Local elected officials and Project FINE staff celebrated naturalized citizens during Citizenship Day in 2017.
by CHRIS ROGERS
It is hard to overstate how big of a deal earning their citizenship is to naturalized citizens. When Winonan Juan Carlos was recognized for that achievement in 2017, his late parents were on his mind. Like him, his parents had fled Cuba for the U.S. They did not live to see Carlos naturalized, but they themselves became citizens before passing away. “Both of them died in my arms, but they died with the freedom this country gave them,” he said.
“It is really, sincerely the culmination of all your hopes and dreams,” Project FINE Executive Director Fatima Said said of earning citizenship. “You feel pride, joy. You feel you belong. It’s powerful to say, ‘I’m an American. This is my country. This is my state, my home.’” She added, “It feels important that my vote is counted, that I have a say in my community, that I matter.”
U.S. communities are made of Native Americans and people whose families, at one point or another, came from somewhere else. This week and next week, Project FINE, the cities of Winona and St. Charles, and a host of other organizations are celebrating that multicultural heritage and the contributions immigrants and refugees make to local communities with the third annual Welcoming Week. Honoring new citizens is just one part of the festivities. In Winona and St. Charles there will be music, dance, food, film, and conversation.
“We are a multicultural society and have multicultural communities,” Said stated, explaining the purpose of Welcoming Week. There are refugees and immigrants moving because of our great job opportunities. “So people living here, we want them to feel like they really belong, like Winona supports and welcomes them.” She continued, “We want them to know that we recognize their contributions to our agriculture and manufacturing and many other businesses … We recognize that in addition to their benefits to our economy we are richer for their culture and tradition.” Said added, “We want them to feel safe. We want them to understand their community, and we want them to stay.”
On Sunday, the city of Winona and Project FINE will host Rhythm @ the River, a free, all-ages event with Hmong dance performances; an African drum circle; live music from Golpe Tierra, an Afro-Peruvian band from Madison, Wis., and the La Crosse Jazz Orchestra; salsa and swing dancing lessons and dances; children’s activities; and food. The event is in Winona’s Levee Park from 4-9 p.m. on Sunday, September 15.
Today, St. Charles will host a similar, free event — Welcoming on Wednesday — with live music, Laotian dance performances, a craft fair, food vendors, and bouncy houses and games for children. The event is from 5-8 p.m. at City Hall Park in St. Charles on Wednesday, September 11.
“I’m really proud of the work Project FINE does,” St. Charles City Council member and Project FINE board member Dave Kramer said. “There’s a large immigrant community in St. Charles and it’s very, very important in terms of all our activities, our employment, our churches, and our schools,” Kramer stated. The council member added of a welcoming proclamation the City Council issued, “For this to come from city leaders, it kind of sets the tone, I think, for what’s the culture, what’s acceptable in our community, and what is the right way to treat people.”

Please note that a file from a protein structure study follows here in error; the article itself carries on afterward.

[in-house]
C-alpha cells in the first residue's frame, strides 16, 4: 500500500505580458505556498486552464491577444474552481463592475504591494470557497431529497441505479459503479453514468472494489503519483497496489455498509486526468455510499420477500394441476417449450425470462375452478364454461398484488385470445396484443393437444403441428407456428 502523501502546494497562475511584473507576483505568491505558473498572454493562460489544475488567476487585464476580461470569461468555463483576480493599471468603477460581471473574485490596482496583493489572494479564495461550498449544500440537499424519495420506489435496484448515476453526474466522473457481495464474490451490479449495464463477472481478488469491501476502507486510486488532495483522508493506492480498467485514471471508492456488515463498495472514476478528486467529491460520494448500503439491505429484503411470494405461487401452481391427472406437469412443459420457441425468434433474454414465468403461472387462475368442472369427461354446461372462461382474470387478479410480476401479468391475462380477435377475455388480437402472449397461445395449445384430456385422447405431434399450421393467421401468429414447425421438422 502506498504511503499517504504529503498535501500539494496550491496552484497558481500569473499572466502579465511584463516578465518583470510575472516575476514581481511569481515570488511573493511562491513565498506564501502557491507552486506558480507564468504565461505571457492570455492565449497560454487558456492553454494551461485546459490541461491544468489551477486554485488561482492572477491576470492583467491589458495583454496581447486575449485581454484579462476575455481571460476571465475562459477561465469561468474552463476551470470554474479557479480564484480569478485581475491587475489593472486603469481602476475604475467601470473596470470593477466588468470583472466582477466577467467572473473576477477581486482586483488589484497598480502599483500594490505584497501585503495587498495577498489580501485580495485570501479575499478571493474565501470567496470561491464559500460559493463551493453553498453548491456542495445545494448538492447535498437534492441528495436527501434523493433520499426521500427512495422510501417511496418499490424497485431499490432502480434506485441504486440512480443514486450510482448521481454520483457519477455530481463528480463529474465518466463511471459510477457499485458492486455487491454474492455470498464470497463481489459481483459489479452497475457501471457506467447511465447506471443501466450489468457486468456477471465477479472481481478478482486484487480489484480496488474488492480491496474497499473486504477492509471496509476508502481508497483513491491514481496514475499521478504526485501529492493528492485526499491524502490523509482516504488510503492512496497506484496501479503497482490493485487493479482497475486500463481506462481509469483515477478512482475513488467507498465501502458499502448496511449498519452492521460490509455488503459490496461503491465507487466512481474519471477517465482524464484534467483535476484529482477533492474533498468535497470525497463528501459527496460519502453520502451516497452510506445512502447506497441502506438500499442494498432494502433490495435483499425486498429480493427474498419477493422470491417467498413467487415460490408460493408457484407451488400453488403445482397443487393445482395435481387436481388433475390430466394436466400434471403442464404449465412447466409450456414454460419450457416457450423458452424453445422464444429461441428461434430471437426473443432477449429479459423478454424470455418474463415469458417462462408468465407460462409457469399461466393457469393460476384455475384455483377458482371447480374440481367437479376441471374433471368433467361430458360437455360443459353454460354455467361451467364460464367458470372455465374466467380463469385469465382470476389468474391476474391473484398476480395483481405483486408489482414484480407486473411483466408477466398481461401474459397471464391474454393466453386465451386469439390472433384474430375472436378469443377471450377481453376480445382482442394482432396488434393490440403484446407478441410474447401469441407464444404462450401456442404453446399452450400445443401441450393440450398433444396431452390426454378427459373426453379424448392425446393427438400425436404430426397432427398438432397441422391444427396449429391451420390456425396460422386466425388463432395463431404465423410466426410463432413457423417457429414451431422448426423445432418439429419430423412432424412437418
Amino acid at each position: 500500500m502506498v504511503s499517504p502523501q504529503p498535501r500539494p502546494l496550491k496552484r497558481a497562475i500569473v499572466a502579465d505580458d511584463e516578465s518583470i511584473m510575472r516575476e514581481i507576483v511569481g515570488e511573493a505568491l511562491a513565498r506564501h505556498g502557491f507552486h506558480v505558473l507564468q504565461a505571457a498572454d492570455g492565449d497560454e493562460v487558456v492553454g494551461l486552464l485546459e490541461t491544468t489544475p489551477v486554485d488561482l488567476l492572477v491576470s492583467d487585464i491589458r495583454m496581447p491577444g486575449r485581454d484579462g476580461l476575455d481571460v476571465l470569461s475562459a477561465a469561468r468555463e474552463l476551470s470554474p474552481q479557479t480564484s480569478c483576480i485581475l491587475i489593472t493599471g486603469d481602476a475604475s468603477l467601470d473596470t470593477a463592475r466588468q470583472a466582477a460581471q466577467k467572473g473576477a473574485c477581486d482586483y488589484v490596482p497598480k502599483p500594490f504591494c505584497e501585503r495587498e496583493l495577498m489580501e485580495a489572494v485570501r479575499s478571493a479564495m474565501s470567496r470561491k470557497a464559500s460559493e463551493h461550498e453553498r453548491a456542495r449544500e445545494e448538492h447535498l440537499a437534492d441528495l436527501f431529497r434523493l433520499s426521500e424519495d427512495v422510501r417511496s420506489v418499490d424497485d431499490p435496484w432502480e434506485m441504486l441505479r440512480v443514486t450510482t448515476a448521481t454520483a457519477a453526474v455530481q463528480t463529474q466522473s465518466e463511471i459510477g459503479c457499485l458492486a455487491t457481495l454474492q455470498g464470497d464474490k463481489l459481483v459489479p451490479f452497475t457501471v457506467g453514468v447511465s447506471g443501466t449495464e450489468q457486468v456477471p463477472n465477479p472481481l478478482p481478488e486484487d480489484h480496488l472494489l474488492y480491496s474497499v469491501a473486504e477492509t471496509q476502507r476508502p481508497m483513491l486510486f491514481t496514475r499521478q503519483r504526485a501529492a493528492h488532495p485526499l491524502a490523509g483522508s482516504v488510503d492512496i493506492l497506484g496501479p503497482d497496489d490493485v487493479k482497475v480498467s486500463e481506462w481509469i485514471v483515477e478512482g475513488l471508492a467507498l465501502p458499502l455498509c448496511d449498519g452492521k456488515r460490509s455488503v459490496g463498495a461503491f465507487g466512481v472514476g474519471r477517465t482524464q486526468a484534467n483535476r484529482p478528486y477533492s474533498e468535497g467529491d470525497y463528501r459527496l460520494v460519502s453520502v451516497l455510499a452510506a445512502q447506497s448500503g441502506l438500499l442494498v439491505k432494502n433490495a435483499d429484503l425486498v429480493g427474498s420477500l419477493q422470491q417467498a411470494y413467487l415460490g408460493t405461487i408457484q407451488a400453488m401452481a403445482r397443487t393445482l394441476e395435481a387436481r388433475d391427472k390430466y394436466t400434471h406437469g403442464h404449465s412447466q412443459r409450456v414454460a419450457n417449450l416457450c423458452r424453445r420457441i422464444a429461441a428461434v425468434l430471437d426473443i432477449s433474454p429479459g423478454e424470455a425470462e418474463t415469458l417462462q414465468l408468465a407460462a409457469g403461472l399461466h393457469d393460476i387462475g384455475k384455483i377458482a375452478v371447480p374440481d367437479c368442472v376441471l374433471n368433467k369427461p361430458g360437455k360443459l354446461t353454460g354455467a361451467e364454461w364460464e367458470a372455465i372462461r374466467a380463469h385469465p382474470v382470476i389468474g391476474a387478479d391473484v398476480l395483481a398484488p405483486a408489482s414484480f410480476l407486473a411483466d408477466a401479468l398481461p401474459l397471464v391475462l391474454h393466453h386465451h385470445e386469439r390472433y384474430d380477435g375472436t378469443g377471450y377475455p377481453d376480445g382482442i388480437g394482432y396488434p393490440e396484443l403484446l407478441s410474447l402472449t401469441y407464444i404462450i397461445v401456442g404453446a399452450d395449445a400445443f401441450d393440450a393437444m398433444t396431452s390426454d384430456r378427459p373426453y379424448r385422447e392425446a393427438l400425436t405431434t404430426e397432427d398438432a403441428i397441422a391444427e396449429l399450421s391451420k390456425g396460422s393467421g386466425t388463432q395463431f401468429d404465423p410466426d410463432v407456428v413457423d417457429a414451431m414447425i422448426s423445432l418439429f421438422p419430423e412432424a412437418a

Next Wednesday, Project FINE will celebrate Citizenship Day, honor new citizens, and host a lunchtime meal at noon at Central Lutheran Church in Winona. “The native-born [citizens], we kind of take it for granted,” Kramer said of watching naturalized citizens being recognized for earning their citizenship. “But you see how much it means for them — it’s really special.”
The meal is part of an ongoing series of monthly community meals Project FINE has organized known as the Welcoming Table. A survey of the local immigrant and refugee community conducted by Project FINE found that isolation, trouble connecting with the local community, and racism were among the top challenges faced by immigrants and refugees. “After we learned that isolation and racism are some of the biggest challenges immigrants see, our staff and board of directors really felt like we needed to do something about it,” Said explained. “We also have an amazing Winona community that wants to be more involved with refugees and immigrants but doesn’t know how. So we created the Welcoming Table to provide meaningful interaction.” It is just a communal meal that gives people from different backgrounds a chance to meet each other and connect over food. However, Said stated, “I think this is one of those programs that is really making a difference, not just for refugees and immigrants but the entire community.”
Next Thursday, Project FINE and Frozen River Film Festival will screen four short documentaries about U.S. immigrants and refugees produced by immigrant and refugee filmmakers. “That’s going to be really cool,” Said said. “All of those are refugees’ stories from their own experience and perspective,” she added. The screening begins at 6:30 p.m. on September 19 at the Winona County History Center.
The Winona Family YMCA is celebrating Welcoming Week, as well, with a cultural potluck this Friday at noon; an open house all day next Friday, September 20, when anyone can use the Y for free; and other events.
For more information on Welcoming Week, including a full schedule of events, visit www.projectfine.org or Project FINE’s Facebook page.
There are Welcoming Table meals every month. For more information, visit www.projectfine.org/welcoming-table.html or the organization’s Facebook page.
Submitted photos from Project FINE